Sam was born into a Jewish family in 1902 in Belarus. He came to New York City a few years later, and with little formal education, started working at age eight, eventually working as a painter. He quickly found himself immersed in local radical politics and after his brief fling with the Socialists, he joined the group associated with the anarchist periodical Road to Freedom. This was the first of many anarchist groups and publications Sam associated with, which later included Vanguard and the Libertarian League. In the 1920’s, he became interested in anarcho-syndicalism and soon joined the Industrial Workers of the World (IWW), where he was a member until his death in 1990. Along the way, he developed friendships with many notable radicals; among his closest friends were Carlo Tresca, the renowned Italian anarchist, and Ben Fletcher, the legendary waterfront organizer. Anatole’s mother, Esther, was also active in anarchist circles, which is how she met Sam.
According to Anatole, Sam knew everyone in the Left world for decades. One memorable anecdote about his father was when they went to see the movie Reds together. Sam couldn’t keep quiet during the film, as he maintained a running commentary on nearly every major character, whom he had known personally.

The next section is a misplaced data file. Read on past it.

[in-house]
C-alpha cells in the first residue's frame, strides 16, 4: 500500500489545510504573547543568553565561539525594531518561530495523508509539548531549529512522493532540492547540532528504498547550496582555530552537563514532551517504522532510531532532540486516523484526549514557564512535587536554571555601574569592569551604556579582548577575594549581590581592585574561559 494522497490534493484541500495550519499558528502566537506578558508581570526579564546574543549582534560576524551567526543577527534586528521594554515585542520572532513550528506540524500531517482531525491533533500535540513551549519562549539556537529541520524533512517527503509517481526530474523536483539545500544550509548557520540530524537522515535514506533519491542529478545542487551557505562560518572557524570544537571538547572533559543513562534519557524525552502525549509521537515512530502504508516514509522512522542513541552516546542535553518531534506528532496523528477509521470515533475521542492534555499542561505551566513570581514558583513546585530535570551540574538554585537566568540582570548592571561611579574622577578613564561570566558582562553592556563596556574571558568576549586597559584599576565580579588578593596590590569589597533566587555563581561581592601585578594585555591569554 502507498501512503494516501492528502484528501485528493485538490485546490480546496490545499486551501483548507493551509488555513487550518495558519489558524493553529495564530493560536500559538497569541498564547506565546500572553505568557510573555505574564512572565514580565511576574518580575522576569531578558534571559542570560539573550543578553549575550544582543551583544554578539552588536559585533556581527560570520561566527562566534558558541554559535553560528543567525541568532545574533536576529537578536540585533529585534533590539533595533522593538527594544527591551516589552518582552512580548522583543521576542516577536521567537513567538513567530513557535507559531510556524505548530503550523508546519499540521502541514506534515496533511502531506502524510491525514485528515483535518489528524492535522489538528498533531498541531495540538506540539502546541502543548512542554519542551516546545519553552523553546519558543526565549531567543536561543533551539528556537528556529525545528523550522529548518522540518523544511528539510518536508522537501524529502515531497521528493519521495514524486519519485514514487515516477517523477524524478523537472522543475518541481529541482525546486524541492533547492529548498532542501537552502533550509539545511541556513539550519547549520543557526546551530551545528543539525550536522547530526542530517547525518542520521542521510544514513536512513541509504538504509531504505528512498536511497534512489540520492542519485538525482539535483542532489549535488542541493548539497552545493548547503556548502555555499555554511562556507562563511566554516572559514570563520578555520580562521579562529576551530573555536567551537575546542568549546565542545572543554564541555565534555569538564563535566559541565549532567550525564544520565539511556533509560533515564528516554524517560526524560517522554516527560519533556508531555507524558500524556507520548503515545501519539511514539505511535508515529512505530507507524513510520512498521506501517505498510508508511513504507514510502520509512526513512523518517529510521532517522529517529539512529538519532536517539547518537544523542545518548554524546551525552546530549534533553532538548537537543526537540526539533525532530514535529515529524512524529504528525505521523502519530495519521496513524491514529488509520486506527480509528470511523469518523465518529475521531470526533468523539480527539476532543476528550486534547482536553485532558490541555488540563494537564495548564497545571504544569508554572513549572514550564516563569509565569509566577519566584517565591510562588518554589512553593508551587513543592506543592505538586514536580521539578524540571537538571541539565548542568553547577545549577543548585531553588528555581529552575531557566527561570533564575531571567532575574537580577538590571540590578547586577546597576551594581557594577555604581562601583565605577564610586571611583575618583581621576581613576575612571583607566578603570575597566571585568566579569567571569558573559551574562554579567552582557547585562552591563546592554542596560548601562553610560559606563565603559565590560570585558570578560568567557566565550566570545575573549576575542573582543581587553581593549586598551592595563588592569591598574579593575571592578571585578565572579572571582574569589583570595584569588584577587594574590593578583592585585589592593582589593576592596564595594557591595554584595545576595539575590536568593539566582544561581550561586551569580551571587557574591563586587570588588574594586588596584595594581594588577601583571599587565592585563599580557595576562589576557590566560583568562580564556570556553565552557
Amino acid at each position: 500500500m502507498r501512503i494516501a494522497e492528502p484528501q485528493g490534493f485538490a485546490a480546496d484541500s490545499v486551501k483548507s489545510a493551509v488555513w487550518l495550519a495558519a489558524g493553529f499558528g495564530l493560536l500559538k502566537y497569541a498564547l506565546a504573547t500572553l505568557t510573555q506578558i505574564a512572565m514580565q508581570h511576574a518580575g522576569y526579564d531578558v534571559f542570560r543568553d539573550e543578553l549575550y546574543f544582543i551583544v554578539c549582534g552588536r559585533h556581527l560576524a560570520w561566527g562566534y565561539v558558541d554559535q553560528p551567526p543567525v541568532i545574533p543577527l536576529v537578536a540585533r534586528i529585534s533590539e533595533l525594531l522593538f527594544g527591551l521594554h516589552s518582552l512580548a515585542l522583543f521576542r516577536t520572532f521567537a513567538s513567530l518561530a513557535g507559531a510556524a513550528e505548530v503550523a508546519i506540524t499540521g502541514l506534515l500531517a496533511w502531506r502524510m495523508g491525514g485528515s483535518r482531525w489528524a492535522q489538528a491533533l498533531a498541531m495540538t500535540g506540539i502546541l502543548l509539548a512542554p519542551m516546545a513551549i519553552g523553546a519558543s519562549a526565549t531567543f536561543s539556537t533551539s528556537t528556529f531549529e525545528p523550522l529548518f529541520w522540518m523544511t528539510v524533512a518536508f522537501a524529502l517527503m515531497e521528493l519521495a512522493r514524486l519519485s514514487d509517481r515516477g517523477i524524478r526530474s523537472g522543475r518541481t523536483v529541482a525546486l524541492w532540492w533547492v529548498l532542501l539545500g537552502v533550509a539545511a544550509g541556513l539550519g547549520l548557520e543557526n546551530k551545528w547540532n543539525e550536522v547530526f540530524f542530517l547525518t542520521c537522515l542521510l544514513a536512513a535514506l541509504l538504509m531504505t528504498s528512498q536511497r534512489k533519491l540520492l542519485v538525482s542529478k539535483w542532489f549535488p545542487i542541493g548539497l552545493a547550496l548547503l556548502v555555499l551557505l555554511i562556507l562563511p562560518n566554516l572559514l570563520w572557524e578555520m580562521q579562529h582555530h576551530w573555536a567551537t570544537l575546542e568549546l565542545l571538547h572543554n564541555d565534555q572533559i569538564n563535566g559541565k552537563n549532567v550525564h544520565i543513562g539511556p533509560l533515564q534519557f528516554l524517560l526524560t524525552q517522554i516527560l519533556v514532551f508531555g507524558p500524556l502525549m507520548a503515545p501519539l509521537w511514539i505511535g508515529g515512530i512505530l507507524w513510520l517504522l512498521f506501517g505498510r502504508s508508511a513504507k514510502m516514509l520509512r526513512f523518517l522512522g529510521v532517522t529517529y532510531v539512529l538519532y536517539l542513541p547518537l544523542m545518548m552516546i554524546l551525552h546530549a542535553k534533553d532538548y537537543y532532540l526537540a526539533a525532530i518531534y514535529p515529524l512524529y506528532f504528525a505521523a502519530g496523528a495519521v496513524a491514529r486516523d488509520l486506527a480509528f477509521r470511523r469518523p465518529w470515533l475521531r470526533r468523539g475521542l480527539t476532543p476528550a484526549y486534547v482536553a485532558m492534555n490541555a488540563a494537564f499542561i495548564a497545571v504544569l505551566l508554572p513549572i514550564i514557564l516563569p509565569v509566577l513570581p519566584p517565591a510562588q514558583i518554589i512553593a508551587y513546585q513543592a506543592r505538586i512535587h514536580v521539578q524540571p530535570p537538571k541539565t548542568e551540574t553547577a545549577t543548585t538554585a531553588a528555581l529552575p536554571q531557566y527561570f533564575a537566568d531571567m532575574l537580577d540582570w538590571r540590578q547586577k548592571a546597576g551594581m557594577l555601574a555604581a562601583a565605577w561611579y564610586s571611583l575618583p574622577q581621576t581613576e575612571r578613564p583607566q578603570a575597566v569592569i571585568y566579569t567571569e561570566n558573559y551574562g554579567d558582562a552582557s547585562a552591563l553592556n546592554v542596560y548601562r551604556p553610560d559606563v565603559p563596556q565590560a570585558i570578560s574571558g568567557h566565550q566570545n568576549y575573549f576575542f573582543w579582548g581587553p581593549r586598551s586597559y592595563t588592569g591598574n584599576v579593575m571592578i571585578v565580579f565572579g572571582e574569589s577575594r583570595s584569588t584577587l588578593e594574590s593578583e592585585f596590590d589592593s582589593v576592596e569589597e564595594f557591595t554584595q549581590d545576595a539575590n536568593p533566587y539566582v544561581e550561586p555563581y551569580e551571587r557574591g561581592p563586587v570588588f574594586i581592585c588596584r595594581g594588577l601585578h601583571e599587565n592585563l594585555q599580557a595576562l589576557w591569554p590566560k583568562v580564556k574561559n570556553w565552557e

Gruff and vinegary, argumentative and often uncompromising, Sam had a disheveled look, someone who “combed his hair with an eggbeater”, and spoke “half New York, half Joe Hill.” He was a gutsy Wobbly activist and organizer for decades, involved in many campaigns and projects, speaking on street corners, meeting with workers who were organizing, confronting fascists in the 1930’s, supporting Spanish anarchists imprisoned by Franco, arguing with Marxists, and attending endless meetings and discussions along the way. Self-educated in the movement, Sam went on to make significant contributions to the anarchist literature over the years, including books on Bakunin and the Spanish Revolution. All this while working for over fifty years at a physically demanding job painting apartments and offices.
Anatole’s biography of his father brings alive the day-to-day life in radical politics — the excitement and the slog, the comradeship and the alienation, the arguments and the splits. The book also tells the stories of the numerous colorful activists and intellectuals who moved in Sam’s circles, most never famous or long forgotten. Anatole gives life to these characters and their immigrant neighborhoods of the time. Readers can easily picture the long gone IWW “Five-Ten Hall” where Sam would pass the time with merchant seamen friends near the waterfront.